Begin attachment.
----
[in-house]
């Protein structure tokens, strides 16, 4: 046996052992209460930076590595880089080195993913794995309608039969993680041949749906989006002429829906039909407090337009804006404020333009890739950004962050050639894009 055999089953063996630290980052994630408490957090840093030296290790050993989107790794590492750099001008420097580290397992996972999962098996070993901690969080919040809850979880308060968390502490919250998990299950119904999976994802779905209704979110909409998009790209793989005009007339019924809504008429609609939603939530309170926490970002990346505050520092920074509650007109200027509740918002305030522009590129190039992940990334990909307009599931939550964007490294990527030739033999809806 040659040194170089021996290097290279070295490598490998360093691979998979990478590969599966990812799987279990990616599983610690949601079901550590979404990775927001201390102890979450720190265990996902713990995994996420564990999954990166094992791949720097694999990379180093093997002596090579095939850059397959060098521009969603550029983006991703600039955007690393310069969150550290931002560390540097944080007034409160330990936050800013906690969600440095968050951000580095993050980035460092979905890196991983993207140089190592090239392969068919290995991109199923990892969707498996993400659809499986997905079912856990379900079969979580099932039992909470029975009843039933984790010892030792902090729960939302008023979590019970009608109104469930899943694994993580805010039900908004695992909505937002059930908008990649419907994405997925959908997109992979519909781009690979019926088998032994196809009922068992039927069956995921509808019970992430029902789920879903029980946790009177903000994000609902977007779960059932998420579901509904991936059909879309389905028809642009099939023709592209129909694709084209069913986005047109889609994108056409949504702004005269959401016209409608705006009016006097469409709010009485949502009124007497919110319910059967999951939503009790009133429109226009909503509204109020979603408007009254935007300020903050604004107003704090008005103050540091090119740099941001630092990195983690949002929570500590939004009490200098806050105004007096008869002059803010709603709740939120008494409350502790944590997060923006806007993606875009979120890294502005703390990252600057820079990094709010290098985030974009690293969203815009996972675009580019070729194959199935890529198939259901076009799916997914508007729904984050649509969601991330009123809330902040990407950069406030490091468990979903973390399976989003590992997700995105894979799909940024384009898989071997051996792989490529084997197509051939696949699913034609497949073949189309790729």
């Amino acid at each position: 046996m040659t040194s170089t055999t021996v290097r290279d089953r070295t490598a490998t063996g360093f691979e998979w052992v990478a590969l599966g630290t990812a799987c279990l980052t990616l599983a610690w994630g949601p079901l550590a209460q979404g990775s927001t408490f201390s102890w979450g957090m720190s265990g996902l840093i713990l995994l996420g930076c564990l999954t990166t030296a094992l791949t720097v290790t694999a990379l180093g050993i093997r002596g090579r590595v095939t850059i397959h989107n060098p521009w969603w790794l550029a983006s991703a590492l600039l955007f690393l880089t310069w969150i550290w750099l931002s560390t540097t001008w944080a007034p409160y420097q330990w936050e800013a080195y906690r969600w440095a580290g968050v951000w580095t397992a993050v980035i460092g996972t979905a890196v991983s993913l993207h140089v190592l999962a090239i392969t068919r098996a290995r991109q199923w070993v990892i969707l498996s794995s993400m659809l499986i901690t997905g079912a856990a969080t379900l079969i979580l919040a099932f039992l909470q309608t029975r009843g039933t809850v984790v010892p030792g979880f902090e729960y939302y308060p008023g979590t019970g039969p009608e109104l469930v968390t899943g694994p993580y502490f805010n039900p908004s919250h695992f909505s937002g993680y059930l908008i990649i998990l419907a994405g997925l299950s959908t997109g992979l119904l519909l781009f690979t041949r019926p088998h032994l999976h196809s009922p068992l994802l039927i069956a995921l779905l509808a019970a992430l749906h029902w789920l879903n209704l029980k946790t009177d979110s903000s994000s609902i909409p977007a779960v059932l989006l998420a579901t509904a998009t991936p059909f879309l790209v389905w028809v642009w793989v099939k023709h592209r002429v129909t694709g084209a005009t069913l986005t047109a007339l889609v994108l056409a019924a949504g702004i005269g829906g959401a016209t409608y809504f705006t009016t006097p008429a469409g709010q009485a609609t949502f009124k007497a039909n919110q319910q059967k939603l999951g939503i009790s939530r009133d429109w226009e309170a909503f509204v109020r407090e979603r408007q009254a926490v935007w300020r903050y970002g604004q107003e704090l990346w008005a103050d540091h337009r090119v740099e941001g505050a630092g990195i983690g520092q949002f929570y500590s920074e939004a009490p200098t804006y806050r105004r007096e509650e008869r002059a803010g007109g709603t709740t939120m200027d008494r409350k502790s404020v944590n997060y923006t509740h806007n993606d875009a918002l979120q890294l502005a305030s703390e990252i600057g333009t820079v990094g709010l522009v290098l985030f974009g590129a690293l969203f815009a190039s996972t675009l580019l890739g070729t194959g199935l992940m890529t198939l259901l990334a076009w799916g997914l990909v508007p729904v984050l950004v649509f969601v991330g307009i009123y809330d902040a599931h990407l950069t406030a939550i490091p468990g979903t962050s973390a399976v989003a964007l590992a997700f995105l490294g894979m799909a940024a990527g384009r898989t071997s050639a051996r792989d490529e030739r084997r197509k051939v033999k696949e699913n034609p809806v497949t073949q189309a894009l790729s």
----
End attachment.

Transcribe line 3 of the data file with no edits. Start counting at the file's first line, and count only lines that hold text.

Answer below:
């Amino acid at each position: 046996m040659t040194s170089t055999t021996v290097r290279d089953r070295t490598a490998t063996g360093f691979e998979w052992v990478a590969l599966g630290t990812a799987c279990l980052t990616l599983a610690w994630g949601p079901l550590a209460q979404g990775s927001t408490f201390s102890w979450g957090m720190s265990g996902l840093i713990l995994l996420g930076c564990l999954t990166t030296a094992l791949t720097v290790t694999a990379l180093g050993i093997r002596g090579r590595v095939t850059i397959h989107n060098p521009w969603w790794l550029a983006s991703a590492l600039l955007f690393l880089t310069w969150i550290w750099l931002s560390t540097t001008w944080a007034p409160y420097q330990w936050e800013a080195y906690r969600w440095a580290g968050v951000w580095t397992a993050v980035i460092g996972t979905a890196v991983s993913l993207h140089v190592l999962a090239i392969t068919r098996a290995r991109q199923w070993v990892i969707l498996s794995s993400m659809l499986i901690t997905g079912a856990a969080t379900l079969i979580l919040a099932f039992l909470q309608t029975r009843g039933t809850v984790v010892p030792g979880f902090e729960y939302y308060p008023g979590t019970g039969p009608e109104l469930v968390t899943g694994p993580y502490f805010n039900p908004s919250h695992f909505s937002g993680y059930l908008i990649i998990l419907a994405g997925l299950s959908t997109g992979l119904l519909l781009f690979t041949r019926p088998h032994l999976h196809s009922p068992l994802l039927i069956a995921l779905l509808a019970a992430l749906h029902w789920l879903n209704l029980k946790t009177d979110s903000s994000s609902i909409p977007a779960v059932l989006l998420a579901t509904a998009t991936p059909f879309l790209v389905w028809v642009w793989v099939k023709h592209r002429v129909t694709g084209a005009t069913l986005t047109a007339l889609v994108l056409a019924a949504g702004i005269g829906g959401a016209t409608y809504f705006t009016t006097p008429a469409g709010q009485a609609t949502f009124k007497a039909n919110q319910q059967k939603l999951g939503i009790s939530r009133d429109w226009e309170a909503f509204v109020r407090e979603r408007q009254a926490v935007w300020r903050y970002g604004q107003e704090l990346w008005a103050d540091h337009r090119v740099e941001g505050a630092g990195i983690g520092q949002f929570y500590s920074e939004a009490p200098t804006y806050r105004r007096e509650e008869r002059a803010g007109g709603t709740t939120m200027d008494r409350k502790s404020v944590n997060y923006t509740h806007n993606d875009a918002l979120q890294l502005a305030s703390e990252i600057g333009t820079v990094g709010l522009v290098l985030f974009g590129a690293l969203f815009a190039s996972t675009l580019l890739g070729t194959g199935l992940m890529t198939l259901l990334a076009w799916g997914l990909v508007p729904v984050l950004v649509f969601v991330g307009i009123y809330d902040a599931h990407l950069t406030a939550i490091p468990g979903t962050s973390a399976v989003a964007l590992a997700f995105l490294g894979m799909a940024a990527g384009r898989t071997s050639a051996r792989d490529e030739r084997r197509k051939v033999k696949e699913n034609p809806v497949t073949q189309a894009l790729s």